On Scaling and Intended Stimulus
“Yeah, but I scaled it.” Folks, I’d like to take a moment on behalf of all of your coaches to talk about the concept of the RX in our WODs.
When you’re programming for the entire world – like CrossFit.com has done for the past 15 years or so – you can’t really target the RX for people’s capability. That’s why (especially in the early days) we’d see posts from people all over the world varying in time domain for a simple 21-15-9 triplet anywhere from 6 minutes all the way out to nearly 30 minutes.
But when we talk about an “RX” here, while it still means doing the weights and movements fully as prescribed, the more important prescription for you is the intended stimulus. The prescription for maximum effectiveness is to move well and to hit the targets your coaches have set. It’s not about using terrible form and standing around staring at a bar that’s way too heavy while the rest of the class is long-finished. It’s important to scale the complexity and load of the movements in the WOD so that you can get close to the time target we set for you to finish the task.
Every day, every workout you find here at CFSV has been designed, discussed, and tested by our coaching staff to provide a very specific stimulus. Even when an AMRAP 15 is programmed, it’s not just “let’s see what they can do in 15 minutes”. We have a pretty good idea of how many rounds we want you to get in order to get the desired result in terms of general exhaustion and volume of reps. That’s why we often give you a target at some point – a guideline to get you in the right mindset on how to choose the right scaling and something to aim for when you get moving.
Scaling is nothing to be ashamed of; it’s exactly what we want you to do, and what we as coaches do with our workouts every day. Hell, sometimes we’ll set the WOD targets aspirationally, knowing that only a few (or none) of you will be able to hit the movements and loads “as RXd” that day within a reasonable time frame. That’s fine, because we know it going in and are setting those loads as a goal that you may choose to work towards as you get stronger and faster. Scaling is something that everyone will have to do that day… and that’s perfect, because really we’re all scaling every day.
As you go into today’s WOD, a test from the CrossFit Open in 2014, we don’t want you crashing against the RX. The time frames that competitors got in the open that year ranged from 8 minutes to over 30 minutes. I’d argue that as a test, that’s fine – it certainly separates out the competitors and gives a way to measure relative fitness. But as a training stimulus, it would have been more effective at making the slower people faster if they scaled those weights to finish in under 15 minutes… and for the fastest people, it would have been more effective at making them stronger if they had put the weights up to a point where it took them just a bit longer.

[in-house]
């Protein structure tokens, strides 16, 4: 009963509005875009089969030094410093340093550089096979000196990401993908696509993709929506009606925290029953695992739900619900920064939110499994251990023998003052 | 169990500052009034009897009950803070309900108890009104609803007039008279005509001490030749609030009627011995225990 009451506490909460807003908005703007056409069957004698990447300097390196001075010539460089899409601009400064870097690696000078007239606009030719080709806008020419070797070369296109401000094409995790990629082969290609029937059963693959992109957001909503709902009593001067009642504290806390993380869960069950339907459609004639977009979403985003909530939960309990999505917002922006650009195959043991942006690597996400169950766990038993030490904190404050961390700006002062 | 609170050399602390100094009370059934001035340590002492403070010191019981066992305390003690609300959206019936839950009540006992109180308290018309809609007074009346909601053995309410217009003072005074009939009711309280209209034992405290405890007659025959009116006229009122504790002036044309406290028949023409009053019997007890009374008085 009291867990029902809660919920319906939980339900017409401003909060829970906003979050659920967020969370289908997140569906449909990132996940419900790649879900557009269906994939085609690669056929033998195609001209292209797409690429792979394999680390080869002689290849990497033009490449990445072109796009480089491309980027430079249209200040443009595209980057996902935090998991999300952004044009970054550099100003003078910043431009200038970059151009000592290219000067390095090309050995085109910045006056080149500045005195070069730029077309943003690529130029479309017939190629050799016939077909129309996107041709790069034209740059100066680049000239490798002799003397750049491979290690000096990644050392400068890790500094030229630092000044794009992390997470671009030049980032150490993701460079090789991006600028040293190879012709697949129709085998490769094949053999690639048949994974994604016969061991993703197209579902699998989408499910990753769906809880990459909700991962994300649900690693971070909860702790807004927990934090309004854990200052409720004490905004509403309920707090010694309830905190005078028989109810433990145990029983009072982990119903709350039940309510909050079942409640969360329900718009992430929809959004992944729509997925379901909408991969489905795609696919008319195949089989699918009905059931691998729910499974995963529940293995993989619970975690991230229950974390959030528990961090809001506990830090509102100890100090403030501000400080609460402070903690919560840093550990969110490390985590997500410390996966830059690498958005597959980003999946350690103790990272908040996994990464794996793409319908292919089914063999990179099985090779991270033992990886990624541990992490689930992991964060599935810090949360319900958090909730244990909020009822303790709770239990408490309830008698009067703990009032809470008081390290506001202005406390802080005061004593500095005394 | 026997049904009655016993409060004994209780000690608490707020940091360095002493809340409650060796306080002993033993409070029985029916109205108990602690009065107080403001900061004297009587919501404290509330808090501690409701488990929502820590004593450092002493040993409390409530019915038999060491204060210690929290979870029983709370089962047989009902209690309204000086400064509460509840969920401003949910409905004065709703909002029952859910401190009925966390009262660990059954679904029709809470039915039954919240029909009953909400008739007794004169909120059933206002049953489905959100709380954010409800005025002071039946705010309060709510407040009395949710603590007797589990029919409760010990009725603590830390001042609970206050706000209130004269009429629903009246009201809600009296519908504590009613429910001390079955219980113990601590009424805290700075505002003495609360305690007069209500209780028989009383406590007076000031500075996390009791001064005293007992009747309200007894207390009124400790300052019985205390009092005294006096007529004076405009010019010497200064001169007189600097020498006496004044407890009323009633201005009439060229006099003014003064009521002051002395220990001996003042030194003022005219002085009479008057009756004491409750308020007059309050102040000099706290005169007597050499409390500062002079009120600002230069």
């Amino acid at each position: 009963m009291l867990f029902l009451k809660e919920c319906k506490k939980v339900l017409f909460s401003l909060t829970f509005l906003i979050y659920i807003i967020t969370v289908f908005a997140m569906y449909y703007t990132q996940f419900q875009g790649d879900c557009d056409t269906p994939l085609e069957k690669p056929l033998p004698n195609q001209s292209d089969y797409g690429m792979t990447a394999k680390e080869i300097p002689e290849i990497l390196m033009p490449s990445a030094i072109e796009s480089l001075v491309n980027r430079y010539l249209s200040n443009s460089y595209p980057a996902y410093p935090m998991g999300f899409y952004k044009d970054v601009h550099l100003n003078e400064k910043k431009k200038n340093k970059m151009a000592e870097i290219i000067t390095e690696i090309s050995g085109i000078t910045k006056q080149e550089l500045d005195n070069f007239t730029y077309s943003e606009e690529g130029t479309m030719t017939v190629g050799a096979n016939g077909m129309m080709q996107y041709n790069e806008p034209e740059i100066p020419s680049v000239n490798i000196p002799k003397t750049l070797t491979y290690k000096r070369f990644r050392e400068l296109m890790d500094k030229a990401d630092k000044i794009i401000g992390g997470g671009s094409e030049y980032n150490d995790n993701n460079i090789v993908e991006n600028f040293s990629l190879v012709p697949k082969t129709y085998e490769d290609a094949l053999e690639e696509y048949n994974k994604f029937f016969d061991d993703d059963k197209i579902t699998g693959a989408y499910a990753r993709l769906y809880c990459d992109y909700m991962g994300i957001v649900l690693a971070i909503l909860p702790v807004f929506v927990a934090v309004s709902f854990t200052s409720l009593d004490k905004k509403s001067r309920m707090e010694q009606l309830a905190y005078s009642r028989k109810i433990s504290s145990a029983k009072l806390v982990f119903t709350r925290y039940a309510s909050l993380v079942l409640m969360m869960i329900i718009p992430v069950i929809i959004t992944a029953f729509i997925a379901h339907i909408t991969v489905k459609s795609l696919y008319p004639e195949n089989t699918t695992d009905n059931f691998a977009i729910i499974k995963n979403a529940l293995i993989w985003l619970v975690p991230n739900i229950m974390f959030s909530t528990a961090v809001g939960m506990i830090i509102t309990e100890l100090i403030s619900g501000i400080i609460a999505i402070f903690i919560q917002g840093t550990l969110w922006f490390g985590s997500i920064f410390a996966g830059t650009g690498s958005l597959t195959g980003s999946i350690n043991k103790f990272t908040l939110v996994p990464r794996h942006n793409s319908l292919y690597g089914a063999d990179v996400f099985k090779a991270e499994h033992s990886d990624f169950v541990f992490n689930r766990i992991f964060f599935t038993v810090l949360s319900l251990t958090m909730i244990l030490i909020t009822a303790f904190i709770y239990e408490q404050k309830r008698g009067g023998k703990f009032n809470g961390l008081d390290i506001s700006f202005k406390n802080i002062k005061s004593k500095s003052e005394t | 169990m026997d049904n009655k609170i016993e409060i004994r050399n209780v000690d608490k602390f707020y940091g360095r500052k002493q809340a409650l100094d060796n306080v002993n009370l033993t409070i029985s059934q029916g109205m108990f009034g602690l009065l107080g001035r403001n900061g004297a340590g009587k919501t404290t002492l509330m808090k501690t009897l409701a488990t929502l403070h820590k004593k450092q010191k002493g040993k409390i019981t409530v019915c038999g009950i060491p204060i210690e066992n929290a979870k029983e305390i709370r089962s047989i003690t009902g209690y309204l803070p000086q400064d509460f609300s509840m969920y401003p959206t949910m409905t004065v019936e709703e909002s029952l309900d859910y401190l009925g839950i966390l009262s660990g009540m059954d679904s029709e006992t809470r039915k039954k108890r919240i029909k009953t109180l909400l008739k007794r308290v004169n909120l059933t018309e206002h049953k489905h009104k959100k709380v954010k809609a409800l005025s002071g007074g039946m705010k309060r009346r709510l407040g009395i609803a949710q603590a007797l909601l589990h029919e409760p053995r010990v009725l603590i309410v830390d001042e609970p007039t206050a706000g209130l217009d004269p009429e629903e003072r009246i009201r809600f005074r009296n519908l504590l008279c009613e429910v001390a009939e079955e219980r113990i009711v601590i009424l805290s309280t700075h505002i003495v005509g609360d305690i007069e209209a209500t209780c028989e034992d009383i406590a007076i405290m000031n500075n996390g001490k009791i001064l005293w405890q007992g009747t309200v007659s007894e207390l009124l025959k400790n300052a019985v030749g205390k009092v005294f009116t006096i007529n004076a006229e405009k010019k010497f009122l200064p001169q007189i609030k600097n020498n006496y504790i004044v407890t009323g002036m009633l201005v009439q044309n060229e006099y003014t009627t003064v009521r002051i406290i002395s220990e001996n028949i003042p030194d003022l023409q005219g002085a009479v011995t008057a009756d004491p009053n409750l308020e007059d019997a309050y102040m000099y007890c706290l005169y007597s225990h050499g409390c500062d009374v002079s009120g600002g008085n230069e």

My old friends Erica and Evan at JournalMenu – the original photographers at my gyms, and producers of kickass custom CrossFit Journals – wrote about this back in 2013 (and frankly, probably earlier than that too). I’m going to leave you with an extensive quote from them here:
Double unders are scaled triple unders, MU are scaled weighted MU, 15′ rope climbs are scaled 20′ climbs.
Sure, they aren’t called for in the WODs today, but what about tomorrow?
Scaling is how you get from where you are now to your future kickass self.
Scaling is how you stay safe and healthy.
Scaling is how you finish the workouts and feel obliterated after, using a band instead of just staring at the bar for 10 min willing yourself to get a pullup.
Scaling is how you improve your technique and learn to lift heavier.
Scaling, is not, however, something to be ashamed of or something that you can use to write off your WOD as a poor performance.
So next time you are crumpled on the floor gasping for air, be proud that you choose the right scale for you.
Be proud that you killed the WOD, and that the WOD killed you.”
CrossFit Open 14.5
* Hard time cap: 25 mins